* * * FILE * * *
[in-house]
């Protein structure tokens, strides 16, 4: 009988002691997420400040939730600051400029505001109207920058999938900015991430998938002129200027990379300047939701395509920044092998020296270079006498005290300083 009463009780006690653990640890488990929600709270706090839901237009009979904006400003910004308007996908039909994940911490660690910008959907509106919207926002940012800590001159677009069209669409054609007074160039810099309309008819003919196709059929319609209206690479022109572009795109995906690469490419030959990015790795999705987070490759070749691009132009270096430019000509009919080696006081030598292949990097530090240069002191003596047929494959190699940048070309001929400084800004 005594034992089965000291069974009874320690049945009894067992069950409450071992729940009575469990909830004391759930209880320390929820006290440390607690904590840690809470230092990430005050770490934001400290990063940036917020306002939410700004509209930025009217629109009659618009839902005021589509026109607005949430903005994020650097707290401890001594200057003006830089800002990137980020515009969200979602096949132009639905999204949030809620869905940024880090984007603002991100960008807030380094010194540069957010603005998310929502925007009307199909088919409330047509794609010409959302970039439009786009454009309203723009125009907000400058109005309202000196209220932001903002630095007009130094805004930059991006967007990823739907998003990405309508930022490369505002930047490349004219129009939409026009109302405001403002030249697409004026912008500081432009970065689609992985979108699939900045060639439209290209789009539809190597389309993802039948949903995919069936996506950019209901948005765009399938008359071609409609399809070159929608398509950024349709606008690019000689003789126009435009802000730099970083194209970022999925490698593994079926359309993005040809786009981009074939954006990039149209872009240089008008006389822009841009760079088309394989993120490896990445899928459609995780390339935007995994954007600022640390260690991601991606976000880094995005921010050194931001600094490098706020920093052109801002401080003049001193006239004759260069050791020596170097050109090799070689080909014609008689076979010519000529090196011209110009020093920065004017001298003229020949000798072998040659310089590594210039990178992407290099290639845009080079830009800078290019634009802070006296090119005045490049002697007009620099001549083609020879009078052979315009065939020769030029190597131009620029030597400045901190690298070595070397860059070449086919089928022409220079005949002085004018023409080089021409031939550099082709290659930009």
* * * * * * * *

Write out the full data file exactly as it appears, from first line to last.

[in-house]
């Protein structure tokens, strides 16, 4: 009988002691997420400040939730600051400029505001109207920058999938900015991430998938002129200027990379300047939701395509920044092998020296270079006498005290300083 009463009780006690653990640890488990929600709270706090839901237009009979904006400003910004308007996908039909994940911490660690910008959907509106919207926002940012800590001159677009069209669409054609007074160039810099309309008819003919196709059929319609209206690479022109572009795109995906690469490419030959990015790795999705987070490759070749691009132009270096430019000509009919080696006081030598292949990097530090240069002191003596047929494959190699940048070309001929400084800004 005594034992089965000291069974009874320690049945009894067992069950409450071992729940009575469990909830004391759930209880320390929820006290440390607690904590840690809470230092990430005050770490934001400290990063940036917020306002939410700004509209930025009217629109009659618009839902005021589509026109607005949430903005994020650097707290401890001594200057003006830089800002990137980020515009969200979602096949132009639905999204949030809620869905940024880090984007603002991100960008807030380094010194540069957010603005998310929502925007009307199909088919409330047509794609010409959302970039439009786009454009309203723009125009907000400058109005309202000196209220932001903002630095007009130094805004930059991006967007990823739907998003990405309508930022490369505002930047490349004219129009939409026009109302405001403002030249697409004026912008500081432009970065689609992985979108699939900045060639439209290209789009539809190597389309993802039948949903995919069936996506950019209901948005765009399938008359071609409609399809070159929608398509950024349709606008690019000689003789126009435009802000730099970083194209970022999925490698593994079926359309993005040809786009981009074939954006990039149209872009240089008008006389822009841009760079088309394989993120490896990445899928459609995780390339935007995994954007600022640390260690991601991606976000880094995005921010050194931001600094490098706020920093052109801002401080003049001193006239004759260069050791020596170097050109090799070689080909014609008689076979010519000529090196011209110009020093920065004017001298003229020949000798072998040659310089590594210039990178992407290099290639845009080079830009800078290019634009802070006296090119005045490049002697007009620099001549083609020879009078052979315009065939020769030029190597131009620029030597400045901190690298070595070397860059070449086919089928022409220079005949002085004018023409080089021409031939550099082709290659930009």